This is stage 1 of the Wild Wash Wander expedition.
I had been looking forward to this walk for quite a while.
Timing was everything, I wanted to be at the edge of the Wash as the sun was rising. This would only be possible if I took the first ferry from King’s Lynn across the Great Ouse at 7.20am. The only time it’s still dark at 7.20am is midwinter, oh and I wanted a clear night/morning so I could enjoy the breaking dawn in all its glory. So, as you can see, a tricky trick to put into effect.
After two years of waiting for the right moment I noticed, a few days into the new year, that the time was just right to embark on this grand adventure. I was still on Christmas holidays, the weather indications were nearly perfect and it remained very dark in the early morning.
I hopped on the first train to leave Ely for King’s Lynn at 6.35am and arrived at Lynn for 7.05am, giving me 15 minutes to cover the half mile or so to the ferry to West Lynn.
I arrived at the ferry boarding place right on 7.20am and five minutes later spotted a small boat heading my way from the other side of the river.
There was one passenger on the boat who disembarked and hurried past me. I said good morning to the captain and paid my £1 fare. A minute later we were underway across the Great Ouse towards West Lynn.
Oh! It all went by far too fast. Was it a big big thrill to be on the ferry, crossing the river in the breaking dawn? Yep, it was dreamy dear reader, just dreamy. Look, I’m a romantic and stuff like this means a hell of a lot to me. It was fab!
Before I knew it we had arrived at West Lynn. I was tempted to pay £5 and sail back and forth a few more times but I needed to get to the Wash before sun-up. I said farewell to the captain and made my way up the gangplank and back to dry land.
I picked up the Sir Peter Scott path (named after the famous conservationist who made his home in a lighthouse at the other end of the walk). The path took me along the banks of the Great Ouse, with the lights of King’s Lynn to my right.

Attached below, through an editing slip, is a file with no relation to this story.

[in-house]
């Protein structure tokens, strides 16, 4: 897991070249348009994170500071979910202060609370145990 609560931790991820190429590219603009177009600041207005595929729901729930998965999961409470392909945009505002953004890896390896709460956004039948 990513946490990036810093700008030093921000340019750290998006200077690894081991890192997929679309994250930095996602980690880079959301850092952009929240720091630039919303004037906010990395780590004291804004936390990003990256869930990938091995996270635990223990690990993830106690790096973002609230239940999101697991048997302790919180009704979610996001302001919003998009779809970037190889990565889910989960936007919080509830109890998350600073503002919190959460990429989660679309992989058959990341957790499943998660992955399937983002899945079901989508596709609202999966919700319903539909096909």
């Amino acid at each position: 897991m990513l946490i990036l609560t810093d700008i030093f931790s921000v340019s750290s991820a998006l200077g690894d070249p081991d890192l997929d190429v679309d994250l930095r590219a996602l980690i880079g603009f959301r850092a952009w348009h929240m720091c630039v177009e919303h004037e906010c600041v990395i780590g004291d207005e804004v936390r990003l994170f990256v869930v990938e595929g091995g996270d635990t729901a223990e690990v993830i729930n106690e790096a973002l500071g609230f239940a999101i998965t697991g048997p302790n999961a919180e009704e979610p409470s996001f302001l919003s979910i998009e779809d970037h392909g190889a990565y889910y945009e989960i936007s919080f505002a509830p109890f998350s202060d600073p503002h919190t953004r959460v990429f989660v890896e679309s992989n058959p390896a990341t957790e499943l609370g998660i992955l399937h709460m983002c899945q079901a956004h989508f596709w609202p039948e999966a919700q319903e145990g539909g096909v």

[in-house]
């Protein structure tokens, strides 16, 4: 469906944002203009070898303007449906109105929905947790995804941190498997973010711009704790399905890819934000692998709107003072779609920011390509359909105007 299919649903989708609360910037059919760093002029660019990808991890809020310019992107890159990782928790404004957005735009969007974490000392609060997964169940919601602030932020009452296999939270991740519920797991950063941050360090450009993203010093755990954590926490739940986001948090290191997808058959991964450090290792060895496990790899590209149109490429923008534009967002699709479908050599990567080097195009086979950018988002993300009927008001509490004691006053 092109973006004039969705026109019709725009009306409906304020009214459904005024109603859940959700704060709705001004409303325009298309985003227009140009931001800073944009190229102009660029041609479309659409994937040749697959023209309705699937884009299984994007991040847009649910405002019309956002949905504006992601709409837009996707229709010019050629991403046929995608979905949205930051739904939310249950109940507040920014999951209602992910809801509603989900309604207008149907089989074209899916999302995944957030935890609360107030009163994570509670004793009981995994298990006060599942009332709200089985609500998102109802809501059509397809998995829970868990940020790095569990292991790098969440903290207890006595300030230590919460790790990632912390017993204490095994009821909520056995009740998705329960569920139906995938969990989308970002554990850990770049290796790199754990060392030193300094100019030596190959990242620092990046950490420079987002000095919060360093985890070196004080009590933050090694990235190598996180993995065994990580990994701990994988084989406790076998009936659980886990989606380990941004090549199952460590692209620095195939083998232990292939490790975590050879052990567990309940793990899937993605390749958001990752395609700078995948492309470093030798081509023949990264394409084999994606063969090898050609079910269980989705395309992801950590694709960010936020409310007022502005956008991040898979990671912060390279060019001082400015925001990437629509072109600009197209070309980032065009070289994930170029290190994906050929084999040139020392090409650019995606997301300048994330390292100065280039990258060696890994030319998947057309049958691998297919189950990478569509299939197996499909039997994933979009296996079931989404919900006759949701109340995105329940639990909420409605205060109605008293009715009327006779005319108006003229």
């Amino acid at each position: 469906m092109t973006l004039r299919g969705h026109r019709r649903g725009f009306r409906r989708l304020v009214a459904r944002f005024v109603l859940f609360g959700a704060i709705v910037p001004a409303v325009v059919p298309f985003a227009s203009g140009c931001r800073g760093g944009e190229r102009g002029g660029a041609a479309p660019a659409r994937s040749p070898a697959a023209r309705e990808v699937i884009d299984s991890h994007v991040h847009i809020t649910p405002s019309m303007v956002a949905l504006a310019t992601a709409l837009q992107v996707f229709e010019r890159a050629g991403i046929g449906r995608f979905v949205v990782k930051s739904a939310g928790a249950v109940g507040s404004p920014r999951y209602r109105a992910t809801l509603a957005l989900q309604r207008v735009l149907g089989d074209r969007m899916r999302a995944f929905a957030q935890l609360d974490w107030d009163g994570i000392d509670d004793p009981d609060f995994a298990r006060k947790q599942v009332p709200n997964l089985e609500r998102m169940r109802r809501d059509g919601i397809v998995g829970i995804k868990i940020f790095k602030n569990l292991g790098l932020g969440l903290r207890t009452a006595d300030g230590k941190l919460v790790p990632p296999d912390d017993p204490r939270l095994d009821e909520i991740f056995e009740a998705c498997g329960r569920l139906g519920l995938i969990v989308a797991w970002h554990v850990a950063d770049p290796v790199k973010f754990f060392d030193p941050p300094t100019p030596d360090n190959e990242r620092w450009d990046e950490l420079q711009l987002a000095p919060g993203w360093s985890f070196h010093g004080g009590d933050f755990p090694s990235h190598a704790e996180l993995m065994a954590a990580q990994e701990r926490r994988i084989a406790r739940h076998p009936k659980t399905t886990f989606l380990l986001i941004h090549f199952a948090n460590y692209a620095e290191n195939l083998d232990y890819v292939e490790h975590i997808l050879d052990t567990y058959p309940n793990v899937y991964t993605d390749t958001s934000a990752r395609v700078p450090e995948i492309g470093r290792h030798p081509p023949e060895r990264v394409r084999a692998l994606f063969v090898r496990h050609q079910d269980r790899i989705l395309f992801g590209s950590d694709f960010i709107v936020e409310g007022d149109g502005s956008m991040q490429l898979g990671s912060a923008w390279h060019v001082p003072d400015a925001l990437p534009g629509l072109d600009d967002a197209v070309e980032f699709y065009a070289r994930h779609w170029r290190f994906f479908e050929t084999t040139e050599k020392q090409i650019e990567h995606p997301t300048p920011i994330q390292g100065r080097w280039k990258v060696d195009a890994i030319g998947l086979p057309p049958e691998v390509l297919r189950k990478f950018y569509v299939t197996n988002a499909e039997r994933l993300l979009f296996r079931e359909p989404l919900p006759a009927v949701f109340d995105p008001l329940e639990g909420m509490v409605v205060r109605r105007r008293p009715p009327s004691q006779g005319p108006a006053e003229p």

The morning began to break…
After 40 minutes or so I arrived at the mouth of the Great Ouse where it spills out into The Wash.
Behind me the golden dawn was gathering pace over Norfolk.
Squadrons of geese flew overhead, a seemingly never ending display of air power, quite mesmerising at times. But of course, this is birdland. the salt marshes belong to them. I saw endless varieties of birds, the majority of whom I cannot name. I definitely saw a Marsh Harrier though, there was NO mistaking her.
Finally I reached The Wash. My boots were letting in the dewy dampness of the grass and I wished I’d brought a flask of tea along. The Wash was about a third of a mile out across the salt flats. I could just about make out the cliffs of Old Hunstanton across the way in Norfolk.
And then…never ending horizons, straight lines everywhere, wind, wind, wind, birds amock, making a glorious racket. I kept my spirits high by singing the first Clash album, both sides, at high volume.
After running out of songs I pulled out my harmonica and played some blues riffs…
…and sometimes I just stood still and listened to the wind and birds, tasted the salty air on my lips and felt the sea breeze on my face. This is Fen wilderness at its finest!
It’s impossible to miss two odd-looking man-made islands along the way.
Built in 1975 as part of a study into the feasibility of building a large freshwater reservoir (I don’t really understand this but it’s what the internet told me), the project was abandoned pretty quickly due to costs and no one really understanding what the project was actually about.
The first of the two is (apparently) accessible by walking out over the salt marshes. If were wearing a pair of wellies I might well have strode bravely out and explored.
The second island is now managed as a seabird reserve by the Fenland Waterfowl Association…
This island is a mile out into the Wash.
Both islands offer something of interest for the eye to rest upon. Imagine a wild camp on one of these! Might be a bit noisy with all the birds around so maybe not.
Actually, as for wild camping I did spot a few nice grassy spots on the bankside that would be good for a basic bivvy set up. I’d imagine the best time would be a summer’s night with a full moon on show. There probably isn’t a clearer night sky in the whole of southern England, very little light pollution in this neck of the woods.
I finally reached the mouth of the River Nene and began the walk towards Sutton Bridge and the end of the hike.
I passed the Sir Peter Scott lighthouse (now managed by the Snowgoose Wildlife Trust), though it was closed for repairs.
And finally, Sutton Bridge.
I was tempted by the fish and chip shop next to the bus stop but the bus arrived before I had a chance to make a purchase. Half an hour later I was back in King’s Lynn and munching on a delicious toasted bacon sarnie in the station cafe.
All-in-all, a fine day’s hiking in the East Anglian wilderness.